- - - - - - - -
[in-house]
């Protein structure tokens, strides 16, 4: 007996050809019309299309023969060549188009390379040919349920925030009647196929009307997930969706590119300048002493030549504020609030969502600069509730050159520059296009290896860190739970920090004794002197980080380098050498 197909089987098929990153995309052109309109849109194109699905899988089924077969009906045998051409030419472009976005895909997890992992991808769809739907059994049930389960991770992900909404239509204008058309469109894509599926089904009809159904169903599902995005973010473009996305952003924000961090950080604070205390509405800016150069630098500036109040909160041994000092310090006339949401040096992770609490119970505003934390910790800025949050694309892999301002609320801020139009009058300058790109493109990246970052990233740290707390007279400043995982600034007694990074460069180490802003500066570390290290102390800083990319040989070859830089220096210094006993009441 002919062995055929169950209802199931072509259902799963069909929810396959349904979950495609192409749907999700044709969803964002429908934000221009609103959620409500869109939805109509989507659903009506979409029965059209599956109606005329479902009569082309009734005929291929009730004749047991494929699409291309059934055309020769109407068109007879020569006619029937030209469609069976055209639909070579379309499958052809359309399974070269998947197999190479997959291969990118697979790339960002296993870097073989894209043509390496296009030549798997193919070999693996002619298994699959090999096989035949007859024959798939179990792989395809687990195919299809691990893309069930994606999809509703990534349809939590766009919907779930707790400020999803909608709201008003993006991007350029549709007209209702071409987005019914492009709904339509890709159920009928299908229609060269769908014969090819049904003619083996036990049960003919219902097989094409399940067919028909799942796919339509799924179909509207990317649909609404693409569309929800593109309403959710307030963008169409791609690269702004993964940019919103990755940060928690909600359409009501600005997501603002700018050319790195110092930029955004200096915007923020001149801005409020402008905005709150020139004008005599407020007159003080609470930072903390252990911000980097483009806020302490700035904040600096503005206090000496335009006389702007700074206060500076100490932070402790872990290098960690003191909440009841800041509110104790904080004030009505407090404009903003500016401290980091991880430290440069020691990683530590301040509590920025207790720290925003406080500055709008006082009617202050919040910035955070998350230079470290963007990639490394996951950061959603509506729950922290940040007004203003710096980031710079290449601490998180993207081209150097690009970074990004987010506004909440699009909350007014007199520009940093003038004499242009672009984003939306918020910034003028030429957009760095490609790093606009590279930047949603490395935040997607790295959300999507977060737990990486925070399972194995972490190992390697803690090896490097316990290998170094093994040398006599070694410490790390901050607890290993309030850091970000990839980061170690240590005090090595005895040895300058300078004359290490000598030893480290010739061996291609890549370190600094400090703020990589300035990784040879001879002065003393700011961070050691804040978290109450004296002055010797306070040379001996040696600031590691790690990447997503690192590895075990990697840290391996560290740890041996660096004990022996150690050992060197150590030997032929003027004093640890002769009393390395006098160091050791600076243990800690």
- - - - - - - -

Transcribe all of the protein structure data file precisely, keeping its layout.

[in-house]
């Protein structure tokens, strides 16, 4: 007996050809019309299309023969060549188009390379040919349920925030009647196929009307997930969706590119300048002493030549504020609030969502600069509730050159520059296009290896860190739970920090004794002197980080380098050498 197909089987098929990153995309052109309109849109194109699905899988089924077969009906045998051409030419472009976005895909997890992992991808769809739907059994049930389960991770992900909404239509204008058309469109894509599926089904009809159904169903599902995005973010473009996305952003924000961090950080604070205390509405800016150069630098500036109040909160041994000092310090006339949401040096992770609490119970505003934390910790800025949050694309892999301002609320801020139009009058300058790109493109990246970052990233740290707390007279400043995982600034007694990074460069180490802003500066570390290290102390800083990319040989070859830089220096210094006993009441 002919062995055929169950209802199931072509259902799963069909929810396959349904979950495609192409749907999700044709969803964002429908934000221009609103959620409500869109939805109509989507659903009506979409029965059209599956109606005329479902009569082309009734005929291929009730004749047991494929699409291309059934055309020769109407068109007879020569006619029937030209469609069976055209639909070579379309499958052809359309399974070269998947197999190479997959291969990118697979790339960002296993870097073989894209043509390496296009030549798997193919070999693996002619298994699959090999096989035949007859024959798939179990792989395809687990195919299809691990893309069930994606999809509703990534349809939590766009919907779930707790400020999803909608709201008003993006991007350029549709007209209702071409987005019914492009709904339509890709159920009928299908229609060269769908014969090819049904003619083996036990049960003919219902097989094409399940067919028909799942796919339509799924179909509207990317649909609404693409569309929800593109309403959710307030963008169409791609690269702004993964940019919103990755940060928690909600359409009501600005997501603002700018050319790195110092930029955004200096915007923020001149801005409020402008905005709150020139004008005599407020007159003080609470930072903390252990911000980097483009806020302490700035904040600096503005206090000496335009006389702007700074206060500076100490932070402790872990290098960690003191909440009841800041509110104790904080004030009505407090404009903003500016401290980091991880430290440069020691990683530590301040509590920025207790720290925003406080500055709008006082009617202050919040910035955070998350230079470290963007990639490394996951950061959603509506729950922290940040007004203003710096980031710079290449601490998180993207081209150097690009970074990004987010506004909440699009909350007014007199520009940093003038004499242009672009984003939306918020910034003028030429957009760095490609790093606009590279930047949603490395935040997607790295959300999507977060737990990486925070399972194995972490190992390697803690090896490097316990290998170094093994040398006599070694410490790390901050607890290993309030850091970000990839980061170690240590005090090595005895040895300058300078004359290490000598030893480290010739061996291609890549370190600094400090703020990589300035990784040879001879002065003393700011961070050691804040978290109450004296002055010797306070040379001996040696600031590691790690990447997503690192590895075990990697840290391996560290740890041996660096004990022996150690050992060197150590030997032929003027004093640890002769009393390395006098160091050791600076243990800690």